On December 3, 1984, poison gas leaked from a Union Carbide factory in Bhopal, India, killing thousands. Carbide says 3,800 died. Municipal workers who loaded bodies onto trucks for burial in mass graves or to be burned on mass pyres, estimate they handled at least 15,000 bodies. Survivors, basing their estimates on the number of shrouds sold in the city, conservatively claim about 8,000 died in the first week.

Two women are now on hunger-strike "to highlight the truth behind Dow Chemical and Union Carbide's liabilities in Bhopal," where people are still perishing at the rate of one a day from injuries sustained over 18 years ago, according to a report by the AlterNet news services. Since the disaster, the city has experienced epidemics of cancers, menstrual disorders and what one doctor described as "monstrous births," according to the report.

Environmental hazards persist, according to the report. In December 1999, Greenpeace reported that soil and water in and around the now-derelict factory were contaminated by organochlorines and heavy metals. A February 2002 study found mercury, lead and organochlorines in the breast milk of women living near the plant.

One of the hunger-strikers, who lost five gas-exposed family members to cancers, was herself partially blinded and still suffers from psychiatric and respiratory problems. "A hunger strike is our way of emphasizing the truth that the tragedy in Bhopal continues, and that Dow as Carbide's new owner is now responsible for ensuring that justice is done," she was quoted in the report.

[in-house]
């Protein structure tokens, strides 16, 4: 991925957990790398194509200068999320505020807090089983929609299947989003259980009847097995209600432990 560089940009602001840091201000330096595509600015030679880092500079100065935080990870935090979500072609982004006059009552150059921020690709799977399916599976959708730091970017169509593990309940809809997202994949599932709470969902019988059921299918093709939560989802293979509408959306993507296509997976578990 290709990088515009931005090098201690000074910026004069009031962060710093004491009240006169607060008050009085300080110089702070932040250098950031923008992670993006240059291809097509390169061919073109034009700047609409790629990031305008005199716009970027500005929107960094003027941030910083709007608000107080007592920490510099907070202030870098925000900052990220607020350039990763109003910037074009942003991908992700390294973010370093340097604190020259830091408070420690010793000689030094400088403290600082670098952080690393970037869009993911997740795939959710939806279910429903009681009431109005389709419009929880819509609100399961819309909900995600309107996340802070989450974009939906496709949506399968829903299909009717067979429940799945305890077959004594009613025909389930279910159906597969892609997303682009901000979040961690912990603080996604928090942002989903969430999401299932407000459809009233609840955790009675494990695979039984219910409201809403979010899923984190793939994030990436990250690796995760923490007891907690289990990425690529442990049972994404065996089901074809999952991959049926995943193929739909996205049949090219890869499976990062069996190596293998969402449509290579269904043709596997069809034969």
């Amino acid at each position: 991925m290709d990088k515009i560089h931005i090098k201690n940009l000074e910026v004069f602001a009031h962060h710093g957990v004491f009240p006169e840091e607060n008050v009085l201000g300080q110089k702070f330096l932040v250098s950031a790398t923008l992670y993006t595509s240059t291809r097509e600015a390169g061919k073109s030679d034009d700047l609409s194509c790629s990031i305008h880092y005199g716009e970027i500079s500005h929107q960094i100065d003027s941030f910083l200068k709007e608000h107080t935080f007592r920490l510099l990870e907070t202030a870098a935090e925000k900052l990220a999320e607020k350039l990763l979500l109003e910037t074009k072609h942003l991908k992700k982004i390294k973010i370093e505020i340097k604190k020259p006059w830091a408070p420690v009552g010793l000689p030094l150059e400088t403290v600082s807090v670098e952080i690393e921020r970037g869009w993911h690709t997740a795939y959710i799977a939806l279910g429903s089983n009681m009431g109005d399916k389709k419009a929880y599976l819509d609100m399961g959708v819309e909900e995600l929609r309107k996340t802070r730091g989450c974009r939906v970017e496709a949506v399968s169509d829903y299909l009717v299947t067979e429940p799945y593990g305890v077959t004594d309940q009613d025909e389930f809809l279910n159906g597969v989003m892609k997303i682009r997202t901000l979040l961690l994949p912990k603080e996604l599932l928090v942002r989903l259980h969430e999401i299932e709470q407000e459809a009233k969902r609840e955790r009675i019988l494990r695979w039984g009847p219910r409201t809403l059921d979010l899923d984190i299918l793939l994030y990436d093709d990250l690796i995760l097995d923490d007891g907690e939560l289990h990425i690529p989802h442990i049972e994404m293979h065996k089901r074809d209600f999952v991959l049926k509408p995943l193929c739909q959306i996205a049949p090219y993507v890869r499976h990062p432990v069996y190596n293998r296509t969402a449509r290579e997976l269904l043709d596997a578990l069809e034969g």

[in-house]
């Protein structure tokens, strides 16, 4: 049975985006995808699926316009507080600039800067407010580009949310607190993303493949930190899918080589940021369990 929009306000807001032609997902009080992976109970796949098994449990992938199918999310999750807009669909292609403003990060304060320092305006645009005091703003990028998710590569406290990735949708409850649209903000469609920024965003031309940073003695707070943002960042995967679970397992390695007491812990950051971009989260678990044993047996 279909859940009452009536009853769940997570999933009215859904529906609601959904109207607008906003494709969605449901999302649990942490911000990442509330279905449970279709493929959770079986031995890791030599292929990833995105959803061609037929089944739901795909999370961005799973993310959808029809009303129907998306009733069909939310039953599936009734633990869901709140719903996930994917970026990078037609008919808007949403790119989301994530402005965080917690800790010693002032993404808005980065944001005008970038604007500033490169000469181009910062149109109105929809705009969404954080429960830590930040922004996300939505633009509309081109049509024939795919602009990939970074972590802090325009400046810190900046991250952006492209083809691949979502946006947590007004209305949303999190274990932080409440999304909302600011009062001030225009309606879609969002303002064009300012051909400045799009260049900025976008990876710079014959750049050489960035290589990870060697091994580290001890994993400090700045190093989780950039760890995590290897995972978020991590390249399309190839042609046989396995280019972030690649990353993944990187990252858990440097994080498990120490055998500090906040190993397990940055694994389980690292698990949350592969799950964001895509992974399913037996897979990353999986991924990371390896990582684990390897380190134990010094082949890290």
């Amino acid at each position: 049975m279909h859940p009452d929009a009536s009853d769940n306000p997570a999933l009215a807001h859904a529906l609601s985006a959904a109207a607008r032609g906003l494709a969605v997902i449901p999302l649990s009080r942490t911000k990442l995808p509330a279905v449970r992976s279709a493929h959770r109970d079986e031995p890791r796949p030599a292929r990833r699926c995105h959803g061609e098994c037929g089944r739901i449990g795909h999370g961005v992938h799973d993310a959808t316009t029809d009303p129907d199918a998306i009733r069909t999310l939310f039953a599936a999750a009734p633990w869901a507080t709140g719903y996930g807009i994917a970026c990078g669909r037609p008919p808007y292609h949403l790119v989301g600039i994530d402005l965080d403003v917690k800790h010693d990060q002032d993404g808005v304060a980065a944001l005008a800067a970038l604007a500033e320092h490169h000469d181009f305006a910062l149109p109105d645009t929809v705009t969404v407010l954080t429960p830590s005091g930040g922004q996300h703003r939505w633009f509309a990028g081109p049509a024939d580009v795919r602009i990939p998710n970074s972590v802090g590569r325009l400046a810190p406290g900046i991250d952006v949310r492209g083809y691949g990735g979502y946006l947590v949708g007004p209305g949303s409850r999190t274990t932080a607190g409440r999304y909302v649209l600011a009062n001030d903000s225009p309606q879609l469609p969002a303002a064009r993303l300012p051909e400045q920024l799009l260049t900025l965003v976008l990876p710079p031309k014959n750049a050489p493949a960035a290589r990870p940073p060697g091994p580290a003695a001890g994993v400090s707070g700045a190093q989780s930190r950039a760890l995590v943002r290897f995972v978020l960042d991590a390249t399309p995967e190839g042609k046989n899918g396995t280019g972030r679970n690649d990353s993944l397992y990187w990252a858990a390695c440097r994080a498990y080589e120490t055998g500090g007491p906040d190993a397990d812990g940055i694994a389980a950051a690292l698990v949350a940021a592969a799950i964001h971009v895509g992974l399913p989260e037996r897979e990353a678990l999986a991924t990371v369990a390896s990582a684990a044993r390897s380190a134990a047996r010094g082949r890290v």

Memories from 18 years ago are still fresh in the minds of survivors. "At about 12.30 a.m. I woke to the sound of my baby coughing badly," one survivor said in the article. "In the half light I saw that the room was filled with a white cloud. I heard a lot of people shouting. They were shouting 'run, run.' Then I started coughing with each breath seeming as if I was breathing in fire. My eyes were burning."

"The force of the human torrent wrenched children's hands from their parents' grasp. Families were whirled apart," reported the Bhopal Medical Appeal in 1994. "The poison cloud was so dense and searing that people were reduced to near blindness. As they gasped for breath its effects grew ever more suffocating. The gases burned the tissues of their eyes and lungs and attacked their nervous systems. People lost control of their bodies. Urine and feces ran down their legs. Women lost their unborn children as they ran, their wombs spontaneously opening in bloody abortion."

On May 8, the hunger-strikers took their case to Midland, Mich., where Dow shareholders were meeting. At press time, 72 sympathizers had joined the hunger strike.